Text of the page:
Create And Deploy Smart Contracts with Solidity

Ronald Abreu
4 min readNov 1, 2020


Solidity is an object oriented programming language widely used for writing and deploying smart contracts to the main Ethereum platform as well as several other private blockchains.

With Solidity we can develop applications capable of processing self enforcing business logic described in our smart contracts while leaving a permanent record of the transaction. Once a contract as been deployed it is impossible to change it.

Solidity was designed to be assimilated quickly by web developers so if you have some knowledge of JavaScript (or any other object-oriented language) you should be able to follow along with me as I create and deploy our very own smart contract to a blockchain running on our own machine!

Before we jump into it I would like to quickly cover some of the Solidity characteristics that you may find in other languages like JS, as well as areas where Solidity may be different.

Solidity has a class like structure, it supports functions, imports, and has it’s own control structures such as — For and While loops as well as If/Else statements. It also supports several common data types like


type arrayName [ arraySize ];

The arraySize must be an integer constant greater than zero and type can be any valid data type.


mapping(_KeyType => _ValueType)

which is a reference type, or kind of hash.



A Solidity Address type holds a 20 byte value and serves as the base for all Solidity smart contracts.


struct Request {
bytes data;
function(bytes memory) external callback;

Struct are used to represent a record. Think of it as an Instance of a Class.


In Solidity Units are literal numbers that take suffixes, There are Ether Units and Time Units:

Ether Units:

2 ether == 2000 finney

Time Units:

  • 1 == 1 seconds
  • 1 minutes == 60 seconds
  • 1 hours == 60 minutes
  • 1 days == 24 hours
  • 1 weeks == 7 days
  • 1 years == 365 days

and Boolean:

Where the possible values are constant


Where Solidity differs greatly from other object-oriented programming languages is in its lack of support for floats. There are no floating points in Solidity, however we may access them via libraries, such as ABDKMathQuad.

Now that we are a bit more familiar with the Solidity language, let’s look at how we can actually use it to write, test and deploy our smart contracts.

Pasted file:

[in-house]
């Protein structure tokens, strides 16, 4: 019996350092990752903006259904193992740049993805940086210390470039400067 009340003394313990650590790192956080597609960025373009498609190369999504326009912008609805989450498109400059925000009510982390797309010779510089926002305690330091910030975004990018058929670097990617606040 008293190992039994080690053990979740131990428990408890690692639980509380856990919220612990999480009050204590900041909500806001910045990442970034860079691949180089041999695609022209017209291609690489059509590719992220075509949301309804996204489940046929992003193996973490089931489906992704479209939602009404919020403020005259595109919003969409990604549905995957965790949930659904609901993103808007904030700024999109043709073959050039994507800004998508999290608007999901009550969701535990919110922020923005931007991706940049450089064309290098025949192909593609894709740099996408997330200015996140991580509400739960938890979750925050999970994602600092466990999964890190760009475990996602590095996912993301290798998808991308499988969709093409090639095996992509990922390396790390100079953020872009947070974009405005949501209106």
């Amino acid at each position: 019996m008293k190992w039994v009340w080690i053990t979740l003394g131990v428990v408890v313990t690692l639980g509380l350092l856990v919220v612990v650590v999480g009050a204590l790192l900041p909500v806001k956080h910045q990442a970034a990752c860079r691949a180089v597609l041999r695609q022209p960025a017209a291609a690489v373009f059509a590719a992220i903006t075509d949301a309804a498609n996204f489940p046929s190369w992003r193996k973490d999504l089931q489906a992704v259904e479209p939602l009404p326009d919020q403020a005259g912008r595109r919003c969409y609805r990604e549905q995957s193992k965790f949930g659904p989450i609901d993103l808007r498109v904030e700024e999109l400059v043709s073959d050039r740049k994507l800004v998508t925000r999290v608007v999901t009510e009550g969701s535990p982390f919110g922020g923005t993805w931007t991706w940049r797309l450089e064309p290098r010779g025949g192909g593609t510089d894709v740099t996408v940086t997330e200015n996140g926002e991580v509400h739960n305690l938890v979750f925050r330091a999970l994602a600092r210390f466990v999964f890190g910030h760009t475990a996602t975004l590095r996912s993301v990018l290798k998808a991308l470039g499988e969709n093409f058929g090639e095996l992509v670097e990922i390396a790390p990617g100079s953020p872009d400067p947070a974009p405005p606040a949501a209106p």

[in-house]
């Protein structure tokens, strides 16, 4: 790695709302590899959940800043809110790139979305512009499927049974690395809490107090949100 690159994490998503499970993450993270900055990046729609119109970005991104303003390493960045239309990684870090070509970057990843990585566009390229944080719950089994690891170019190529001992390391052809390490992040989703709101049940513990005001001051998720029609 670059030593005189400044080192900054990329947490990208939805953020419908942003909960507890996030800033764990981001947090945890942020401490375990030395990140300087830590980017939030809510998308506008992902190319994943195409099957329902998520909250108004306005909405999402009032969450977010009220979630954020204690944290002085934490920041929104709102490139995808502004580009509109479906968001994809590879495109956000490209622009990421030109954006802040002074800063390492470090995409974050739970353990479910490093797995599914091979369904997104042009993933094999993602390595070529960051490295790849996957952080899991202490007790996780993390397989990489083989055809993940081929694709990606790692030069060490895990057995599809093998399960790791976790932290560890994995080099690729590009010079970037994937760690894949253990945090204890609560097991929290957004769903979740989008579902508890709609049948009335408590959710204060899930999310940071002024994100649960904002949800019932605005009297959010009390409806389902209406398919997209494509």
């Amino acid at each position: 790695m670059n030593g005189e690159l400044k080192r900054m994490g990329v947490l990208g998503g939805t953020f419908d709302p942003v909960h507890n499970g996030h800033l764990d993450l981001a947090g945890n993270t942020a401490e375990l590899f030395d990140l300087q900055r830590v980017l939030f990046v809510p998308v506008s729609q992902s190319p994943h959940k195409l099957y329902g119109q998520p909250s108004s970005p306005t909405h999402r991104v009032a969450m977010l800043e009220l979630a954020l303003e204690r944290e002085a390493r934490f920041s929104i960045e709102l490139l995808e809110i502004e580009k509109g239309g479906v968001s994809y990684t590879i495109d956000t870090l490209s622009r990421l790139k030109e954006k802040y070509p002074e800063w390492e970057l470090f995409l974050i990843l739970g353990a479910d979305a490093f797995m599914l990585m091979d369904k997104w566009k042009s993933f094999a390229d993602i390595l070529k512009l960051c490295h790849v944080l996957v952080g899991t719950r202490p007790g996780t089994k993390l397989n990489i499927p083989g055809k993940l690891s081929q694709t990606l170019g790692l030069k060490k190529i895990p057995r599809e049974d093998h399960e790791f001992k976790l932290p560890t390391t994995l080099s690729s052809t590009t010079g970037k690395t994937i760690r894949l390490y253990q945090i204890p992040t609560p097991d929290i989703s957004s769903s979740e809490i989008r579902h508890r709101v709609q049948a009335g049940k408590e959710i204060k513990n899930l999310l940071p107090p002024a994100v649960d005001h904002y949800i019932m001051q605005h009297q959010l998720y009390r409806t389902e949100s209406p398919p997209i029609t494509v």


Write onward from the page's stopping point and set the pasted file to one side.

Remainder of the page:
For now we will use a template called the ERC20 Standard token as the base to our contracts. Then, the compiling process will produce a Bytecode file and an ABI file.

We will deploy the Bytecode file to a local blockchain that we will set up using Truffle and Ganache. The ABI file is essentially a json file containing all the contract interaction data.

So buckle up, and let’s begin!

The ERC20 Standard token often includes some of the following methods:

You may download an ERC20 copy or generate one using Truffle. Once we have our Solidity contract ready will use Truffle to deploy it.

To install Truflle:

npm install -g truffle

We are also going to need a running Ethereum client which supports the standard JSON RPC API.

Since we are using Truffle we will also use Ganache which is part of the Truffle suite.

Head over to Ganache and download it.

With Truffle installed in your contract directory you may use the command:

truffle unbox metacoin

form the Truffle docs:

Note: You can use the `truffle unbox ` command to download any of the other Truffle Boxes.

Note: To create a bare Truffle project with no smart contracts included, use `truffle init`

this will generate a basic project structure and a .sol file called MetaCoin, this will be similar to our ERC20 file.

The project structure will include:

  • contracts/
  • migrations/
  • test/
  • truffle.js

While it is possible to create this blockchain and interact with it using Truffle Develop, I will be using Ganache as our Ethereum Client because I find the GUI easier to use, specially if you are just getting started with Truffle.

Ganache is a personal blockchain for rapid Ethereum and Corda distributed application development. You can use Ganache across the entire development cycle; enabling you to develop, deploy, and test your dApps in a safe and deterministic environment. — Ganache docs

However in order to use Ganache we have to edit the Truffle configuration with Ganache’s default connection parameters.

Open truffle-config.js in a text editor. Replace the content with the following:

module.exports = {
networks: {
development: {
host: "",
port: 7545,
network_id: "*"

Now open Ganache, you will be prompted to load, create or quick-start a Workspace.

We can also choose to start an Ethereum Node or Corda Network from the drop down menu.

For this example we will use an Etherum Node.

Once our Workplace has been created you will be able to see a list of a number of accounts, each with a balance of 100.00 ETH.

Click on Contracts to add your project’s truffle.config file to your Workplace.

Now from the project console run:

truffle migrate

If our migration from truffle was successful we should be able to see our transactions and new Token listed in our WorkPlace by clicking on the transactions tab and Contracts tab and this means our local blockchain is up and running.

Congrats! you just deployed your first smart contract!

Stay tuned for my next article in which we will be learning about MetaMask, a crypto wallet & gateway to blockchain apps that we can install as a Chrome extension and use to access our local blockchain directly from our own web applications.